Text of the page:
By Emma Silvers
By Gary Moskowitz
By Alee Karim
By Ian S. Port
By Ian S. Port
By Derek Opperman
By Emma Silvers
By Alee Karim
Few American cities devoured the electroclash (or "nu-electro") movement more voraciously than San Francisco. By the summer of 2002, weekly clubs like "Sex With Machines" and "Fake" played the sultry, synth-heavy tracks ad nauseam. Larry Tee's Electroclash Tour swung through town again and again, selling out the Fillmore and the Great American. Songs by Peaches, the Faint, and Fischerspooner ruled the local airwaves, from college radio to LIVE 105.
And yet, strangely enough, there were no high-profile Bay Area electro bands. Sure, there were synth-noise groups and organ-based indie-pop acts and bedroom-techno laptoppers, but no outright electro-rock artists. The town that defined cutting-edge music was behind the curve.
Then, as soon as you can say, "Newsweekarticle," electroclash became passé. The ascendancy of acts like W.I.T. -- three models who lip-synced about doing whatever it took to be famous -- and Cherry Bikini, which sang subtle songs like "Just Fuck Me" and "A Good Hard Lay," didn't help matters. Neither did the advent of faux-hawks or Tiga's electrofied version of Corey Hart's "Sunglasses at Night."
The Paradise Boys play the Prince House Records one-year anniversary party with the Vanishing and Von Iva on Thursday, Jan. 29, at 9:30 p.m. at the Bottom of the Hill, 1233 17th St. (at Missouri), S.F. Mount Sims DJs. Tickets are $7; call 621-4455 or go to w ww.bottomofthehill.com
But just when the rest of the world was tiring of sexed-up female singers and robotic dance rhythms, the S.F. electro-rock scene exploded. Suddenly, there were a dozen acts playing local clubs.
The only problem was that most of these bands were craptastic. Vomitorious. Dull as dishwater and twice as toxic. Dynasty, Luxxury, Crack: We Are Rock, Ghost Orchids -- each was bad in its own way. The only moment in the last year that held even a glimmer of hope for the Bay Area scene occurred during the support set at a Rapture show at the Great American Music Hall in May. During the first two songs by the Paradise Boys, I finally had the notion that "Wow, this band is it! Our equivalent of New Order and Derrick May, all rolled into one!" But by the fourth tune I was bored shitless.
Little did I know that this was only the second Paradise Boys show ever and that the group had been cobbled together from friends and housemates. Or that co-leader and guitarist Jeff Fare was known around town for his party-hearty DJ sets as Jefrodisiac, and had -- in the Calculators, along with two members of the Rapture -- inspired such current post-punk luminaries as the Faint and Hot Hot Heat. Or that, over the next six months, Fare and his partner, Bertie Pearson, would craft the San Francisco electro statement, an album of party anthems that would prove once and for all that rock could be dance music.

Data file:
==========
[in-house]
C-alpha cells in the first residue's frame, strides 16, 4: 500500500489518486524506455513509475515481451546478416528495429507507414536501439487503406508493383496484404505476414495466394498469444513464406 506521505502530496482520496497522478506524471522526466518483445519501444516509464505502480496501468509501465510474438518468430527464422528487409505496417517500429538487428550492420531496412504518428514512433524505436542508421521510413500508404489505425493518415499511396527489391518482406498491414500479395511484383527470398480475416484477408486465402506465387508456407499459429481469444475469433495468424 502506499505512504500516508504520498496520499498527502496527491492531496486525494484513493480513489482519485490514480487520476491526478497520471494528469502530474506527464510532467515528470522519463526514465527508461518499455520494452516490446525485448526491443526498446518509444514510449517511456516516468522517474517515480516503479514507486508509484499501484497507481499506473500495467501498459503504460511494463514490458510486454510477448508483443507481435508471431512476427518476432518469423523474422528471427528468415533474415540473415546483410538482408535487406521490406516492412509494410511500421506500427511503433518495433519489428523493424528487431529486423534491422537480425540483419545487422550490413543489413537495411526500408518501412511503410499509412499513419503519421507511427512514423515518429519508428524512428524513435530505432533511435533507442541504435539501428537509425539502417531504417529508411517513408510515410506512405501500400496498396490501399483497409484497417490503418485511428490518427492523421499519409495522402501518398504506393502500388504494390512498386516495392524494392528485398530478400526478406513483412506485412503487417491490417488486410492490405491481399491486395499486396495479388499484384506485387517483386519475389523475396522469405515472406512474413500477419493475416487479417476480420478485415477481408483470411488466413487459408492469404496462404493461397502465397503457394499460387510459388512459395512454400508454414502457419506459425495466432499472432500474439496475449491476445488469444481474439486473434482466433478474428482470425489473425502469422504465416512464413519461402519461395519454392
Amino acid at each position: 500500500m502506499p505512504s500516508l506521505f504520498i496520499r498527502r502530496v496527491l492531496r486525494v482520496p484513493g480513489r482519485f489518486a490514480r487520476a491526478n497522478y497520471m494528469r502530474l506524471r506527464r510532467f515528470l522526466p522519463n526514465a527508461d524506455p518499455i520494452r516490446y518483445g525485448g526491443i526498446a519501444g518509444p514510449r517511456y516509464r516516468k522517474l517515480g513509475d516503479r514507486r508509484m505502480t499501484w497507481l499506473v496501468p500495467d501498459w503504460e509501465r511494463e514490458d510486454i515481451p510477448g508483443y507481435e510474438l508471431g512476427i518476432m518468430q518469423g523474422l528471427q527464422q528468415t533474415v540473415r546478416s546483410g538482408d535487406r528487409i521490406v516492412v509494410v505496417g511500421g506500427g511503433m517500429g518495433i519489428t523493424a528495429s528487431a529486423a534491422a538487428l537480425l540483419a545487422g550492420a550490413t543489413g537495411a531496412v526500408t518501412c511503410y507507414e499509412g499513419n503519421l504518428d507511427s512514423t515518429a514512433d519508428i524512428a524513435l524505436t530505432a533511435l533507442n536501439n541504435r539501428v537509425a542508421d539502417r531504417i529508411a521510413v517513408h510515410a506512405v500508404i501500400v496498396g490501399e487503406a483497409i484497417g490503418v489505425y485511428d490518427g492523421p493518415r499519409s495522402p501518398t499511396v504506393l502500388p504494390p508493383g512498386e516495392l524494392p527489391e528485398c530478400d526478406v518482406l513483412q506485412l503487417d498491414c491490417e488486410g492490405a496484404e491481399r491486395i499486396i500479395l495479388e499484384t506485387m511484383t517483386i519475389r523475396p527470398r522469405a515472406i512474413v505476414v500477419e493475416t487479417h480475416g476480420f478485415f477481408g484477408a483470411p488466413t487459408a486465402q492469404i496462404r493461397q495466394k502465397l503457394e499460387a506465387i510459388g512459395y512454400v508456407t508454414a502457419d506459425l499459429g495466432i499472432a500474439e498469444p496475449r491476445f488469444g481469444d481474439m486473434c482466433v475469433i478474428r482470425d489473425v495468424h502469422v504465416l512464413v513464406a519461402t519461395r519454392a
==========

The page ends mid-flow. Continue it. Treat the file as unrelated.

Jeff Fare started out as a rock 'n' roller. His life changed inexorably at 15, at a show in his hometown of San Diego. "My friends were into Alice in Chains and Soundgarden, and I was like, 'There's no way I can play that stuff,'" Fare says during an interview in his Mission apartment. "But then I saw [S.D. punks] Rice. It was the same way people described seeing the Sex Pistols: If you have the right feeling, you can be in a band and make it rule."
Following a stint playing guitar in a popular Goth/new wave band, he headed north to attend S.F. State in 1997. There he met drummer Vito Roccoforte and bassist Michael Talbot, and started the Calculators, rounding out the lineup with Moog player Chris Relyea and keyboardist/singer Luke Jenner (who would go on to form the Rapture with Roccoforte). Together, the musicians created synth-driven punk tunes inspired by Devo, Gary Numan, and Joy Division, and toured the country, inspiring the likes of Adult. and the Faint. But after releasing a 10-inch and a full-length by 1999, the Calculators imploded. "There were four leaders in that one band, so when it worked it was amazing," Fare says. "But when it didn't, we all hated each other."
Tired of band politics, Fare swore he'd never play in one again. Instead, he started DJing at the Beauty Bar as Jefrodisiac, and attempted to set himself apart from the punk-since-birth DJs there by playing artists like Shannon and Afrika Bambaataa. In the summer of 2000, he hooked up with Jenny and Omar, the future producers of electro/rock nights "Fake" and "The Finger," for a monthly night called "Booty Bassment," which they held at the Coco Club (now Buzz 9) and then at Backflip (now Bambuddha Lounge).
"For three months it was good and crazy," Fare says. "It was the kind of moment I'd always wanted. There was no scene, people didn't just want rock 'n' roll or to just hear glitched-out techno. We played Run-DMC, Egyptian Lover, Georgio Moroder, old disco, and electro."
When the club ran its course in early 2001, Fare took off for Barcelona. While there, he fell in love with the German minimalist techno sounds of Kompakt and Playhouse Records. He also kept running into Bertie Pearson, a trained Latin percussionist and drum machine aficionado whom he vaguely recognized from San Francisco. After realizing how many musical interests they shared, Fare invited Pearson to play percussion at one of his DJ gigs.
Eventually, though, Fare felt like he was spinning his wheels in Spain. "I thought, 'I'm DJing and I'm drinking, but I'm not really going anywhere.'" Unfortunately, a return to the Bay Area in August 2001 left him feeling the same: He was a DJ stuck playing hits for yuppies at the Beauty Bar. With no money, no job, and no major prospects, he contemplated moving back to Europe or across the States.